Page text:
This post is by Sahr Conway-Lanz of the Library of Congress.
Describe what you do at the Library of Congress and the materials you work with.
As one of the historians in the Manuscript Division, one of my primary responsibilities is collecting archival materials that document the foreign policy and military history of the twentieth and twenty-first century United States. I also curate the division’s international manuscript collections and the four substantial sets of twentieth century presidential papers we have, those of Theodore Roosevelt, William Taft, Woodrow Wilson, and Calvin Coolidge. In addition to collection development, I provide specialized reference assistance to researchers, assist with processing archival collections, and engage in public outreach to raise the profile of the Library’s manuscript collections including working with the media and curating public exhibitions like “Echoes of the Great War: American Experiences of World War I” which opened this April.
Do you have a favorite item from the Library’s online collections?
I honestly do not have a favorite item in the Library’s collections, online or otherwise, because there are so many fantastic items in the Library’s rich and extensive collections. However, it is also because I am a historian and archivist and therefore, by training and profession, I tend to think of archival materials and other sources in groups and as collections. My focus and excitement are drawn to the interconnections and relationships among items and various sources.
If I were forced to choose, and I would probably have to be pelted with rotten tomatoes to do so, I might point out George Patton’s diaries recently made available on the Library’s website. General Patton was and remains a controversial figure. I find his diaries fascinating because they are so revealing about Patton’s thoughts, feelings, and ambitions…or at least they appear to be. If we believe that Patton was very conscious of history and worked hard to cultivate his public persona – and there is much evidence to support this interpretation – it raises the question of the degree to which Patton’s early writings, like his diaries from World War I and World War II, were shaped by these attitudes.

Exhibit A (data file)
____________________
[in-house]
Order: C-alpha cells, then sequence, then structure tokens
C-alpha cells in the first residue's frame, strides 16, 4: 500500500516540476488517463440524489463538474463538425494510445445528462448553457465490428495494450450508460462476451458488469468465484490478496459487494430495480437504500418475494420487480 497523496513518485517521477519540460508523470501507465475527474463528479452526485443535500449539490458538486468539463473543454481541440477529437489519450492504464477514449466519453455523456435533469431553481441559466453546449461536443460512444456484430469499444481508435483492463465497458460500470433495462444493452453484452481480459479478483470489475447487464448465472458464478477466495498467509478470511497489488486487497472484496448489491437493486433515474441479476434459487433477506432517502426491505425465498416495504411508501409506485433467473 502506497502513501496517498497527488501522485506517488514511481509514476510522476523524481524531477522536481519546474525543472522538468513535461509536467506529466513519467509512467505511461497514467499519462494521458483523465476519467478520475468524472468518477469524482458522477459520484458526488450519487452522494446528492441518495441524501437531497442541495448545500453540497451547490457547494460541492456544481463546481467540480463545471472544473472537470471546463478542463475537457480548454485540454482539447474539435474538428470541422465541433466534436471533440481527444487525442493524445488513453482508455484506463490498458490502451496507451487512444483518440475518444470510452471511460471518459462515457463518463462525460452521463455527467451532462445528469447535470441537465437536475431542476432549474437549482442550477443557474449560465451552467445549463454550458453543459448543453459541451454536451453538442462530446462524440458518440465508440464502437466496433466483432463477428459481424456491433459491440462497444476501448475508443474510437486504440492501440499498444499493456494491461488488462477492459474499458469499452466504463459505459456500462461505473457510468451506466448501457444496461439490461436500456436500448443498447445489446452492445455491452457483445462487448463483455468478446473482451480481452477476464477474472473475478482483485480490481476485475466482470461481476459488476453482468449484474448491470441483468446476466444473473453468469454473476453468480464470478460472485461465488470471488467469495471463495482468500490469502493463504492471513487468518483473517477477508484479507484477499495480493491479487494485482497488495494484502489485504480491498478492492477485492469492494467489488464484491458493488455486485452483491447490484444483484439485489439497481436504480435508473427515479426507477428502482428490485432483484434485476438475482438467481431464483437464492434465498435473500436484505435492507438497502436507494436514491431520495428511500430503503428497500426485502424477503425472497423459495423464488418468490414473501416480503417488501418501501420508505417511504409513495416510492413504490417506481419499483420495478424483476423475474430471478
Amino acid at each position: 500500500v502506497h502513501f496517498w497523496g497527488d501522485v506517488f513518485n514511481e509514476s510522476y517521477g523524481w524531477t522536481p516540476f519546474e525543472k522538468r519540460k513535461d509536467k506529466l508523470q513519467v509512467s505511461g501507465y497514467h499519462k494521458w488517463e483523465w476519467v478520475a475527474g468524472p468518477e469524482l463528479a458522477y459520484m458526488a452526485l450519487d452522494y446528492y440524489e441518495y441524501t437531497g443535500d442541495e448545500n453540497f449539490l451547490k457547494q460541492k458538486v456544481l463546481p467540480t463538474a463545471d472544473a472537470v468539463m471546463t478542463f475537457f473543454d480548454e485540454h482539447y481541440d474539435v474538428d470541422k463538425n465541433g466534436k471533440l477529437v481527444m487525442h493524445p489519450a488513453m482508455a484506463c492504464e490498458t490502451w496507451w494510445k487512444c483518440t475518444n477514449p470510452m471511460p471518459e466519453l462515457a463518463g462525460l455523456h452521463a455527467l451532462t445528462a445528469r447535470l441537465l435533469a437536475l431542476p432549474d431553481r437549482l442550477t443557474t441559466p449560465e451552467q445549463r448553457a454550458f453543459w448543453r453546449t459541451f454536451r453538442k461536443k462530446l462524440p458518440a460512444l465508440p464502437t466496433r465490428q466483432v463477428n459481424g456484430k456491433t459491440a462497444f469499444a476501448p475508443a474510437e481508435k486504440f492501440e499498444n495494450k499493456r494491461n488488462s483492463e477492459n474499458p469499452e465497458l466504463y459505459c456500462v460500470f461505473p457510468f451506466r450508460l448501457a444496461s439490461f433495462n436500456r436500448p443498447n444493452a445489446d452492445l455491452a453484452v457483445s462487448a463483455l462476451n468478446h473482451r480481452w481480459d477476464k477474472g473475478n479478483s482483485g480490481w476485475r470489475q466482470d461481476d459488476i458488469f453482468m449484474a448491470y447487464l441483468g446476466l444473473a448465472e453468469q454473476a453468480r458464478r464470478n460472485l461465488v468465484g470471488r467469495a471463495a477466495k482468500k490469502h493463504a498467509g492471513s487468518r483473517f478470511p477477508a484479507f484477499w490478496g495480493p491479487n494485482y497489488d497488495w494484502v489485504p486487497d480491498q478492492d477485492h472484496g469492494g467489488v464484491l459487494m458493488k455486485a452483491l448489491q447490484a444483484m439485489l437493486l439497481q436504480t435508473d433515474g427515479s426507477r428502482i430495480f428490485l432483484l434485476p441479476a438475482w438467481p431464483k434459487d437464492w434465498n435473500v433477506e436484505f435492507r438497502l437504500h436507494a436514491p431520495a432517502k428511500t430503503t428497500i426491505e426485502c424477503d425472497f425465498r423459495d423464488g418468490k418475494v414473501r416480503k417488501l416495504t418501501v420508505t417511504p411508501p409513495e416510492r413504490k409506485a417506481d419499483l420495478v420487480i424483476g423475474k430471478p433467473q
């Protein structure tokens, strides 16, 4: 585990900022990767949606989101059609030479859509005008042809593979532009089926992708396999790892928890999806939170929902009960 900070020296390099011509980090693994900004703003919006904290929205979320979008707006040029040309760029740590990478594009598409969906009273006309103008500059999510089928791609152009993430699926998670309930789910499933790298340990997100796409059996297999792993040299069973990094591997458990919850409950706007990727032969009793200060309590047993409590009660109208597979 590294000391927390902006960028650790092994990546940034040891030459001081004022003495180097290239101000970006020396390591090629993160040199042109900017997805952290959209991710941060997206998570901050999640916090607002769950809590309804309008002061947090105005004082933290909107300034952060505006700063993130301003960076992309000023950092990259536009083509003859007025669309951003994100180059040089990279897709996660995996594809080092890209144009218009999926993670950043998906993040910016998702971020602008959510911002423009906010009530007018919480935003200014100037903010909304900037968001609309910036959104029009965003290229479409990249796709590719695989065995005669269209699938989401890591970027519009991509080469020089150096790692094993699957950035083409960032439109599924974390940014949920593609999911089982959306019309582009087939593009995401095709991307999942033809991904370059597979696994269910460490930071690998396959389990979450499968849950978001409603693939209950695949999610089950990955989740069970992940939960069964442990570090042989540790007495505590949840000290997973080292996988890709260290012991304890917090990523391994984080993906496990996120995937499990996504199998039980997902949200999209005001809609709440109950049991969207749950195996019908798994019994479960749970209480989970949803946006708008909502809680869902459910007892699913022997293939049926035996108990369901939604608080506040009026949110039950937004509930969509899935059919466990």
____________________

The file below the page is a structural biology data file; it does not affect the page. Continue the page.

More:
Share a time when an item from the collections sparked your curiosity.
For me, it is often not single items that spark my curiosity but patterns in the collections of manuscript items with which I work. Working on the World War I exhibition that opened this spring, I noticed a memorandum describing a March 20, 1917, Cabinet meeting written by Secretary of State Robert Lansing. It raised questions for me of precisely why, how, and when did President Woodrow Wilson decide to lead the United States into World War I. In the meeting, Wilson questioned his Cabinet members whether he should ask Congress to declare war against Germany, but he did not reveal his opinion on the issue. Because of my questions, I put together a gallery talk, “Woodrow Wilson Chooses War,” in which I discuss how Wilson never fully explained his decision to go to war. His momentous decision for war can only be pieced together from second-hand accounts and Wilson’s sometimes contradictory public statements.